Opinion

What is the Value of a Luxury Bag?

It’s time to get philosophical

If one of the first things that come to mind when you think about luxury is dollar signs, you’re not alone. Luxury bags have long been a marker of status and wealth. The rising prices and exclusivity of many designs mean that luxury styles are intrinsically linked with high monetary worth in consumers’ minds like never before.

But what really determines the value of a luxury bag? Is it solely the financial cost, or are there other factors at play? What level of value must a bag possess to be considered luxury? And is this determined by the personal value a consumer places on an item or by its price tag?

As someone who’s been collecting designer bags for a few years, I can understand that the idea of a product being considered luxury is about more than just a hefty price tag. The resale market, rental services, and the rising prominence of lower-priced mid-range brands are causing onlookers to rethink the very nature of what is considered luxury fashion. Today, does the concept of a luxury bag mean something entirely different than what consumers are used to? Let’s discuss.

What is Considered Luxury?

Many of today’s luxury fashion powerhouses date back to the 19th and 20th centuries, with high-end fashion traditionally considered a luxury reserved only for the elite. However, the expansion of the modern global fashion scene and the luxury sector, in particular, has turned the concept of luxury into a phenomenon desired by the mass population.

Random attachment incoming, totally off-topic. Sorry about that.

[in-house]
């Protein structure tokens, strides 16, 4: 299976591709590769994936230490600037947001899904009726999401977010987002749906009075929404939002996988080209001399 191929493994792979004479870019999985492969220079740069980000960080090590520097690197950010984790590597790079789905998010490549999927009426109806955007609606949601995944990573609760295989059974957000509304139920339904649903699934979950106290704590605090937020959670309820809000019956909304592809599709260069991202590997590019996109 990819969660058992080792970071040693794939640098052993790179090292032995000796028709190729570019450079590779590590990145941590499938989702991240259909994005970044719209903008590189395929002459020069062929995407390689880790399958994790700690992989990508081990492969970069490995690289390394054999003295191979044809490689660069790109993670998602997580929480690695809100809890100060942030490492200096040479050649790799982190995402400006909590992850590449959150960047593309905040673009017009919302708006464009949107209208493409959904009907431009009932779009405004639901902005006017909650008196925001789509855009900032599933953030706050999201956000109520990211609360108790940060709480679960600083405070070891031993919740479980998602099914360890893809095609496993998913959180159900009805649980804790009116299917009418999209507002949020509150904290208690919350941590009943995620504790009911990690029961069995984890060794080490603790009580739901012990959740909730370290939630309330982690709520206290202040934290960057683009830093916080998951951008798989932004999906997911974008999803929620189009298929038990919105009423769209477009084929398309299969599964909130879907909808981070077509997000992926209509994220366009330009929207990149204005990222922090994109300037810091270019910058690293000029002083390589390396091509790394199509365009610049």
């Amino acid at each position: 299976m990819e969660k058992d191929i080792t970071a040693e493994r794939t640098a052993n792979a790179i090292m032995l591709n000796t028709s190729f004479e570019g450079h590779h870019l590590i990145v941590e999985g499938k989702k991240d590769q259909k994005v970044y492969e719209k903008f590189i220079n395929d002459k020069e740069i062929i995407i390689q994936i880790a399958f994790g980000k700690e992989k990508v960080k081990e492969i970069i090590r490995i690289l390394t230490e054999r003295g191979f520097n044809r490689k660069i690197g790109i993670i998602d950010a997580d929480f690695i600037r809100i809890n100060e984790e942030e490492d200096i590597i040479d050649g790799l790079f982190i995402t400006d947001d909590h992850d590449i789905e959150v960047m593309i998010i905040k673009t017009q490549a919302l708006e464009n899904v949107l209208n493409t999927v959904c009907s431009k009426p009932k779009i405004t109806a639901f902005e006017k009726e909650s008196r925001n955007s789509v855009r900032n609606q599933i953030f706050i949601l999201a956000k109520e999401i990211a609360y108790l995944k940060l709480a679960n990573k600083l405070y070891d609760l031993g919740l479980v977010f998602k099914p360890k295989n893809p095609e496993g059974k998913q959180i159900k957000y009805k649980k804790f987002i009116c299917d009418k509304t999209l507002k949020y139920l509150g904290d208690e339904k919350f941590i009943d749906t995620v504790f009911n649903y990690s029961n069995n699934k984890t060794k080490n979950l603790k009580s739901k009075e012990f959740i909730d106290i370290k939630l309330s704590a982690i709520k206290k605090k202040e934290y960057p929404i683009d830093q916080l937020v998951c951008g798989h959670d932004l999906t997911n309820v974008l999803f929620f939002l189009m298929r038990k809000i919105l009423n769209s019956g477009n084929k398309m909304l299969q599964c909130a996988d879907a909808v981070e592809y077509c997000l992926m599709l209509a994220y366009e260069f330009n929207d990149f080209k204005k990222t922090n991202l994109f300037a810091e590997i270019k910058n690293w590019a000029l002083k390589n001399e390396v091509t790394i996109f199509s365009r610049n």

The state of luxury fashion today is puzzling. While, arguably, the luxury sector is being democratized, it’s also enjoying heightened levels of exclusivity. Consumers now have increased access to luxury fashion thanks to the resale and rental markets and the emergence of many reasonably-priced mid-range brands boasting luxury-level cult appeal. But luxury fashion also seems more exclusive than ever owing to relentless price increases from all of the major brands.

The great debate about what should and shouldn’t be considered luxury fashion came to light recently when one TikTok creator went viral after describing her $80 bag from Singapore-based brand CHARLES & KEITH as luxury. Captioning the video “My first luxury bag,” the young influencer gushed over her new accessory. But unfortunately, many users responded to her video with mean comments mocking the fact that she regarded a bag worth $80 as a luxury. Others came to her defense, stating that her love and excitement for owning the bag was a luxury in itself.